• 48. © 2014 IBM Corporation48 Tips and Tools  The engine log is an essential tool for understanding how the engine behaves on a given model ! ----------------------------------------------------------------------- ! Minimization problem - 110 variables, 100 constraints ! LogPeriod = 100,000 ! Workers = 2 ! Initial process time : 0.00s (0.00s extraction + 0.00s propagation) ! . Log search space : 664.4 (before), 664.4 (after) ! . Memory usage : 1.1 MB (before), 1.2 MB (after) ! Using parallel search with 2 workers. ! ----------------------------------------------------------------------- ! Best Branches Non-fixed W Branch decision * 1,062 739 0.01s 1 - ... * 936 136k 3.69s 1 - 936 300k 85 2 F on op#0#9 ! Time = 4.05s, Explored branches = 450,928, Memory usage = 7.7 MB ! Best Branches Non-fixed W Branch decision * 930 166k 4.55s 1 - 930 200k 110 1 F on op#5#1 ! ----------------------------------------------------------------------- ! Search terminated normally, 17 solutions found. ! Best objective : 930 (optimal - effective tol. is 0) ! Number of branches : 641,352 ! Number of fails : 266,640 ! Total memory usage : 6.9 MB (6.4 MB CP Optimizer + 0.5 MB Concert) ! Time spent in solve : 5.99s (5.99s engine + 0.00s extraction) ! Search speed (br. / s) : 107,070.5 ! ----------------------------------------------------------------------- Final information with solution status and search statistics
  • 49. © 2014 IBM Corporation49 Tips and Tools  Search does not find any feasible solution, what should I do ? –Identify which part of the model is hard: • Simplify problem by removing “easy” constraints • Search log helps (set LogPeriod=1, look where first fails occur) –Strengthen the model: • Be careful with composite constraints • Add surrogate constraints • Break symmetries –Increase inference levels in the engine
  • 50. © 2014 IBM Corporation50 Tips and Tools  Search does not find any feasible solution, what should I do ? –Try using search phases to first focus on the difficult decision variables –Solve the problem as two sub-problems: 1.Finding an initial feasible solution (some difficult constraints can be relaxed and put in the objective function* ), then 2.Optimize starting from this solution. Consider using starting points. –Isolate the different sources of complexity in the model by decomposition and sequential resolutions. Consider using starting points –(*) CP Optimizer's concepts makes it easy to relax part of the model. E.g. make some interval variables optional and maximize number of present intervals, relax deadlines as tardiness costs
  • 51. © 2014 IBM Corporation51 Tips and Tools  Search does not converge fast enough, what should I do ? –Identify and try to isolate the different sources of complexity in your model, first focusing on bottleneck/important parts in a “simplified” model –Exploit results of previous solve as (1) additional constraints and/or (2) starting point and/or (3) heuristic (search phases) –Do not hesitate to use MIP models in some steps, exploit strengths of each technology (MIP/CP) • For instance CP is good at deciding activities start/end times under resource constraints when required resource quantities and activity durations are fixed or mostly depend on activity start/end dates • For problems with very variable resource quantities or activity durations, it makes sense to consider an initial MIP model that works on these variables (example: lot sizing)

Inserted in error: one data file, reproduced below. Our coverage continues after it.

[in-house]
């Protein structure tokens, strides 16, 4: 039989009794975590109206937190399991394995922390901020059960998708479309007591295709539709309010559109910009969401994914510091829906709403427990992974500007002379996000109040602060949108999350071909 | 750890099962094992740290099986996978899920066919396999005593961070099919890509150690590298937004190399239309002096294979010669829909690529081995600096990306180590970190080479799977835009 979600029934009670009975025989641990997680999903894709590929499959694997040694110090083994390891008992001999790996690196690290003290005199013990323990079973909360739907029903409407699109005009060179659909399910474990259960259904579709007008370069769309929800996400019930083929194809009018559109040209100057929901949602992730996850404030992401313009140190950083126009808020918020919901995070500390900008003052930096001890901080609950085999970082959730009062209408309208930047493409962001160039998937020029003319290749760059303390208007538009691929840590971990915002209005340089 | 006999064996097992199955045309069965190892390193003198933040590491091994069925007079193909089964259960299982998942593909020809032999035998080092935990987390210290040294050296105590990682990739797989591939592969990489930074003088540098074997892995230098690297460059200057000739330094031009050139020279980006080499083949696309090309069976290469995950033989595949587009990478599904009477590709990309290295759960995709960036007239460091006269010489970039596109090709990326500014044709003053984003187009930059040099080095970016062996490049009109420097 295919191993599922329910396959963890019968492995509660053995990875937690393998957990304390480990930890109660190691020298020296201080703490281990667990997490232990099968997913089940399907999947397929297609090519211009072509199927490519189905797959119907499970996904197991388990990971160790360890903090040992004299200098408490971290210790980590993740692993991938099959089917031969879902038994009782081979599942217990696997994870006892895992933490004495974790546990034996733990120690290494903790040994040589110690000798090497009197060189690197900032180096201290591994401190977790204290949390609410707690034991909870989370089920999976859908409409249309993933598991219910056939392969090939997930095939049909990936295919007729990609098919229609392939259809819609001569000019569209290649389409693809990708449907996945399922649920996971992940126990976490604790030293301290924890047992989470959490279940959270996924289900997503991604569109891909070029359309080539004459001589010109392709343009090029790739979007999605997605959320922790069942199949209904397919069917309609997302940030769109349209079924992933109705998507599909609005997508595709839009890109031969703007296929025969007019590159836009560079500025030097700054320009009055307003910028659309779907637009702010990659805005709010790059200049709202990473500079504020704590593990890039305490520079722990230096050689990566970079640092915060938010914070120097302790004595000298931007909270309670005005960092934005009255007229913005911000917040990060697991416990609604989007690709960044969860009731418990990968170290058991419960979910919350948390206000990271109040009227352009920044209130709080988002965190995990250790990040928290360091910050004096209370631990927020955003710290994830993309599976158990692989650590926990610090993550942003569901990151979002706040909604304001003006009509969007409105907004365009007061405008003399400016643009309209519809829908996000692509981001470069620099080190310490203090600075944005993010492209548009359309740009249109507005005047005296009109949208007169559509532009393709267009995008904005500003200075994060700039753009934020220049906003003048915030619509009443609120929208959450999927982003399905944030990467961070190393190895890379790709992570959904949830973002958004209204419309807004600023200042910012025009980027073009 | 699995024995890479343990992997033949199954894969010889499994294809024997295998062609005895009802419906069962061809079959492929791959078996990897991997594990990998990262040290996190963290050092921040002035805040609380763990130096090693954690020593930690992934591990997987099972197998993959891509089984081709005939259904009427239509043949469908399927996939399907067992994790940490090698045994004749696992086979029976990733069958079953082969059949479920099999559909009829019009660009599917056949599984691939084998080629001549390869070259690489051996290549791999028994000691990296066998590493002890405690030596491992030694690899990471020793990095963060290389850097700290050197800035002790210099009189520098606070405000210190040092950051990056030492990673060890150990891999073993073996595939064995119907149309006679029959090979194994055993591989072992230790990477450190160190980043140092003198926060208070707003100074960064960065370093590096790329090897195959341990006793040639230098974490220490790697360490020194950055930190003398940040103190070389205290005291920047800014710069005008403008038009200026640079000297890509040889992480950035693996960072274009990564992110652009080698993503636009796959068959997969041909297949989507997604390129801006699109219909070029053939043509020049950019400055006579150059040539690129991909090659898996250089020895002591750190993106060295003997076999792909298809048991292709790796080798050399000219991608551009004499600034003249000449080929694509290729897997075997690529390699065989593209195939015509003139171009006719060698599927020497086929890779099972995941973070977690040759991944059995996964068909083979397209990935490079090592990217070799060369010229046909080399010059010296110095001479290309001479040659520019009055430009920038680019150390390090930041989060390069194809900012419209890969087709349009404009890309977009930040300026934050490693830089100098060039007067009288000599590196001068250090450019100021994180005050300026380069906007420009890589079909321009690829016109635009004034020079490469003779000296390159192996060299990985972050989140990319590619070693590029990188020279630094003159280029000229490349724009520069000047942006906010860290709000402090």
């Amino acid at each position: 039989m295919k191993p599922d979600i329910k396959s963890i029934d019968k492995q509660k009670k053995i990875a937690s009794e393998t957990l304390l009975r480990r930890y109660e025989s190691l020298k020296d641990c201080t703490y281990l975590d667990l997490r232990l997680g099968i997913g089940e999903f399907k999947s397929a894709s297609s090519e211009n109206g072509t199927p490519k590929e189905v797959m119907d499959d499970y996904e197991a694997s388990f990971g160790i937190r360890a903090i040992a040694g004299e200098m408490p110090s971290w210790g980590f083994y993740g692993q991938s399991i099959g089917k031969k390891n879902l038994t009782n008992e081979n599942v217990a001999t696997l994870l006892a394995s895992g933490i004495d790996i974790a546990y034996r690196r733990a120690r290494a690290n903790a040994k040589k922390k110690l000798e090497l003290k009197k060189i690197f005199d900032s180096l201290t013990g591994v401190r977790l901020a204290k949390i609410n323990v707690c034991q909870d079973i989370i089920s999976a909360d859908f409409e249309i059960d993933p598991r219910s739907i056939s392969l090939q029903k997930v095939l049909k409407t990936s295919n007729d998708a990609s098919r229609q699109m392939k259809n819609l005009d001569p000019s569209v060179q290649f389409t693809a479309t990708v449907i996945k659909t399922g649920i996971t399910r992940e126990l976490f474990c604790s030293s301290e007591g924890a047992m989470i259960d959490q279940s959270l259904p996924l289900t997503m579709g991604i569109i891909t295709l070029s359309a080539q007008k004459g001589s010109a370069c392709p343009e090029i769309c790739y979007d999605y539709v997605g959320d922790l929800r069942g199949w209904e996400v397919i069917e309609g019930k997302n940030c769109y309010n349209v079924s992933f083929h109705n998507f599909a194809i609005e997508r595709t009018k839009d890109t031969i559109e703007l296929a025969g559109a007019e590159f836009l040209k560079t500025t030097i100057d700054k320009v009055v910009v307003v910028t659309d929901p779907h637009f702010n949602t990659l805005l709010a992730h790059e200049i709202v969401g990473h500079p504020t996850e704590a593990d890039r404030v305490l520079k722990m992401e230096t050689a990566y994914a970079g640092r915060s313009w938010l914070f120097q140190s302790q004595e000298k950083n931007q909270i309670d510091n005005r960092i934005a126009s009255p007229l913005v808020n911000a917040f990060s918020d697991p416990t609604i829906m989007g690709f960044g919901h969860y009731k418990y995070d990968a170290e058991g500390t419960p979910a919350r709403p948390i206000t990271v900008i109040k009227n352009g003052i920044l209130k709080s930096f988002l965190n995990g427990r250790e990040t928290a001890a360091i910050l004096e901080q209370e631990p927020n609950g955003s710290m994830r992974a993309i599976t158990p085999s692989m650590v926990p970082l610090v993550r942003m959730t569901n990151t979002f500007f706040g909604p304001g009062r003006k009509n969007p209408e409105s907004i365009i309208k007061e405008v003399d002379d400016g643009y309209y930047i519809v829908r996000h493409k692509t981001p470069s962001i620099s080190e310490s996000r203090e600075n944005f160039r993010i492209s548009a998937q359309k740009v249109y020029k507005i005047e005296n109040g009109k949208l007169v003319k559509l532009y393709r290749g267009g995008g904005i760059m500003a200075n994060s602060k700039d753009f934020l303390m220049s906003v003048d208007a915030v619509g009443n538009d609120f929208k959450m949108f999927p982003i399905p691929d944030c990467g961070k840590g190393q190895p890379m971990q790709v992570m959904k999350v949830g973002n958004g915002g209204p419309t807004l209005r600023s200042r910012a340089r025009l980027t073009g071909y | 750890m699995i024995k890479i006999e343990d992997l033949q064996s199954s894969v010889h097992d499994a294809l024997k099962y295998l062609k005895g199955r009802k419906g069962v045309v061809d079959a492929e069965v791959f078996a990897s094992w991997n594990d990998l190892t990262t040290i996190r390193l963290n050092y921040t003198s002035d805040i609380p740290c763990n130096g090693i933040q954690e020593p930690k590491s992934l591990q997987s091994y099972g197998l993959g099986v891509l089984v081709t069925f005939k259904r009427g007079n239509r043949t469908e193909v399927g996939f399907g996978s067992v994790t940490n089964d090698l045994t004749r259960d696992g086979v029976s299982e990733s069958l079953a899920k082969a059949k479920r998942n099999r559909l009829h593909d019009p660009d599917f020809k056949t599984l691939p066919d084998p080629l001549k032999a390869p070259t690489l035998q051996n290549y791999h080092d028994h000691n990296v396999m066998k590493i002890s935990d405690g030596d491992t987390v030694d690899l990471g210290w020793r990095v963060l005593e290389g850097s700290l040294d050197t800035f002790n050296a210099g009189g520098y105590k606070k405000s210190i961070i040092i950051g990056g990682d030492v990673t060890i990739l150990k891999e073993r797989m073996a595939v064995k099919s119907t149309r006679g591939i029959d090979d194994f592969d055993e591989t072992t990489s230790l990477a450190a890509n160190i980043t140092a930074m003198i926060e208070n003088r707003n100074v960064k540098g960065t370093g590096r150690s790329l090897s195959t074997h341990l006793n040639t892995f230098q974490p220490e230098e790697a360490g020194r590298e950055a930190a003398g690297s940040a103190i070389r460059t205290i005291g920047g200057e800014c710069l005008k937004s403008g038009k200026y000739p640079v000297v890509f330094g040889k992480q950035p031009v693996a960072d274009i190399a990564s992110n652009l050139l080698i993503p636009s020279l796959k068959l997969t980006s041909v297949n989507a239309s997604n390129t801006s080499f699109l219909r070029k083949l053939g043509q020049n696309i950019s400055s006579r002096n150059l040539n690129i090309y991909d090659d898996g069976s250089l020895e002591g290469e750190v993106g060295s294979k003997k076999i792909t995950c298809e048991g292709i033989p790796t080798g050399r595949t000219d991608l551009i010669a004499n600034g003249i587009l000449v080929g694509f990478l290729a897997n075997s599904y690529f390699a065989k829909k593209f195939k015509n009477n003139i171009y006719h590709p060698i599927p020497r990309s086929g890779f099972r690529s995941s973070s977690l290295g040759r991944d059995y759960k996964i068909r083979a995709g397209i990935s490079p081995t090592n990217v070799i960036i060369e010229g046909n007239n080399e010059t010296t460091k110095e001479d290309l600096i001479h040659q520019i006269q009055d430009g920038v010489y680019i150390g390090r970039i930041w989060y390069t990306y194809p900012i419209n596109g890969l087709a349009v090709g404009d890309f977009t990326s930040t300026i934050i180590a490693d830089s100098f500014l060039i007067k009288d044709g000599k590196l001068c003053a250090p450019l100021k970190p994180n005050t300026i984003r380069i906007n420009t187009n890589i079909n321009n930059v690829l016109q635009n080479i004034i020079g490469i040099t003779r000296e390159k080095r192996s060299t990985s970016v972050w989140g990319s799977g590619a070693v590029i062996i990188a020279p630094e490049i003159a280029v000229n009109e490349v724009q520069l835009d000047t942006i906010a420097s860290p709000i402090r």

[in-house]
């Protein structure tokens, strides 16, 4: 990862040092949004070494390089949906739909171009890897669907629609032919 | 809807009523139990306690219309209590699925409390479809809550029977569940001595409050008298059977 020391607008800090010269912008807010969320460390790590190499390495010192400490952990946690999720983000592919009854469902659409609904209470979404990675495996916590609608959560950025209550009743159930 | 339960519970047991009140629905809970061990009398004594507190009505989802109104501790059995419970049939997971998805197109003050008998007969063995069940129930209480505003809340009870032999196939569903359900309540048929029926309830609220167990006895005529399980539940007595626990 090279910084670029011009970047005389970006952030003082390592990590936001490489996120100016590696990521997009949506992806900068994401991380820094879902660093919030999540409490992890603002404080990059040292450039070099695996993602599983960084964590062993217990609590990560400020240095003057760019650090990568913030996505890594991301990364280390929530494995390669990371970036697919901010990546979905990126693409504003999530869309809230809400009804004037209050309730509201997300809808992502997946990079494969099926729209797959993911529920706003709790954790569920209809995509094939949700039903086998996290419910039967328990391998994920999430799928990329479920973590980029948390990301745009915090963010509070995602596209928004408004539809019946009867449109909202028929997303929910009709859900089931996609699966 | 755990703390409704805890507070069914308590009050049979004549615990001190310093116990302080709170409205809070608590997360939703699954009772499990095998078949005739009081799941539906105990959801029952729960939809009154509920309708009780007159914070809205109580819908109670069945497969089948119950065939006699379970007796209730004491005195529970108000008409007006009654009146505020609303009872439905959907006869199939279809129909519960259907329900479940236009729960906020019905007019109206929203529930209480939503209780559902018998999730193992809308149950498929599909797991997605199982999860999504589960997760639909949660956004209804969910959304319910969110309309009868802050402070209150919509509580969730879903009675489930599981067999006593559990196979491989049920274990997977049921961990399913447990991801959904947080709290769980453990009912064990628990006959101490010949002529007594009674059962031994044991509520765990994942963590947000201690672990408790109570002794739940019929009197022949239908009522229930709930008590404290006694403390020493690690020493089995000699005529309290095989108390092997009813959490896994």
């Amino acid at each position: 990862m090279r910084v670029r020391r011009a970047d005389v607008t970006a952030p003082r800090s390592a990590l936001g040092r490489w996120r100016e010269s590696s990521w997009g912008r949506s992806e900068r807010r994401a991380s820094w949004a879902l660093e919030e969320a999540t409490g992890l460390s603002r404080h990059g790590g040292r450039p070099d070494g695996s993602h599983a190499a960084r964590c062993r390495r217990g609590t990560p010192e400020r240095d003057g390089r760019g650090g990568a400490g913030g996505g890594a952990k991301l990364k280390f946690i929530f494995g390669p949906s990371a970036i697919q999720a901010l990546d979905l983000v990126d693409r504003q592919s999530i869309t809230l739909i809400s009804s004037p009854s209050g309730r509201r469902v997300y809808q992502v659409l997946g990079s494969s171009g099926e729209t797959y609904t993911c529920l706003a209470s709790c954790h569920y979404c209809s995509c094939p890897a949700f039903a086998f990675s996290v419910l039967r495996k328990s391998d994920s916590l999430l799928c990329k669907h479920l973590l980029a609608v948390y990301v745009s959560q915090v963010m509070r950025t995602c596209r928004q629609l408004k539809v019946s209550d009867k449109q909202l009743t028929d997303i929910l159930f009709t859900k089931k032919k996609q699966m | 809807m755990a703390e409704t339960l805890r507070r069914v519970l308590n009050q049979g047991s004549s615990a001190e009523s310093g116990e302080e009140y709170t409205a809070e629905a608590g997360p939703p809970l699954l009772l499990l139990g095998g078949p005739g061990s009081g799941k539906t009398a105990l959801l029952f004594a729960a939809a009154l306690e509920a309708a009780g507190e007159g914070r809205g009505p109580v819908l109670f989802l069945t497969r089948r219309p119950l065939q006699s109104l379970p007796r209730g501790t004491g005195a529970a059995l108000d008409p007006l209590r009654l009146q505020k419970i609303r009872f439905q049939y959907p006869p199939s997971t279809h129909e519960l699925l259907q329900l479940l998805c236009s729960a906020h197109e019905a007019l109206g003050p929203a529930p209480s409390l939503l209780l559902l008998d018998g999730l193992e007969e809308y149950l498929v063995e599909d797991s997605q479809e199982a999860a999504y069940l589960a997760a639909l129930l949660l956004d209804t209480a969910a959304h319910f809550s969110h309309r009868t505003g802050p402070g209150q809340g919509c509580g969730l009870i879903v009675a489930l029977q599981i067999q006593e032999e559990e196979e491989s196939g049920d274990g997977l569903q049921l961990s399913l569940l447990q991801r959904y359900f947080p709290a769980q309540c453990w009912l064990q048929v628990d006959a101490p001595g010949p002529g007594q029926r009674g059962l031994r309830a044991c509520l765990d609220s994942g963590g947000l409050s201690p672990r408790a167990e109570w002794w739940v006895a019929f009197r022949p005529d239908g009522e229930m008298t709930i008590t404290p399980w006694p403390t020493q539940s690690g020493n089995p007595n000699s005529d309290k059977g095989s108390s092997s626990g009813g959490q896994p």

• 52. © 2014 IBM Corporation52 Tips and Tools  Does my model improvement really help? –CP Optimizer's search relies on a stochastic algorithm initialized by a random seed (parameter IloCP::RandomSeed) –For a given model, the solution depends on the random seed –Best solution cost at a given time limit: – – – – – – – – –Is model B better than model A ? Yes Model A Model B cost cost seed=1 seed=1
  • 53. © 2014 IBM Corporation53 Tips and Tools  Does my model improvement really help? –CP Optimizer's search relies on a stochastic algorithm initialized by a random seed (parameter IloCP::RandomSeed) –For a given model, the solution depends on the random seed –Best solution cost at a given time limit: – – – – – – – – –Is model B better than model A ? Yes Model A Model B cost cost seed=1 seed=1 No! Never evaluate a model change on a single instance/seed !
  • 54. © 2014 IBM Corporation54 Conclusion  For scheduling problems, CP Optimizer extends the Model&run paradigm with some (few) general concepts (interval & sequence variables, cumul & state functions, …)  These concepts can be used to model scheduling problems in a compact way that avoids enumeration of time. Typically, the size of a scheduling model in CP Optimizer grows linearly with the size of the data  When combined together these concepts provide an expressive language capable of handling complex and large industrial scheduling problems  The automatic search is complete, it exploits these concepts using an efficient and robust combination of techniques from scheduling theory, meta-heuristics, CP, MP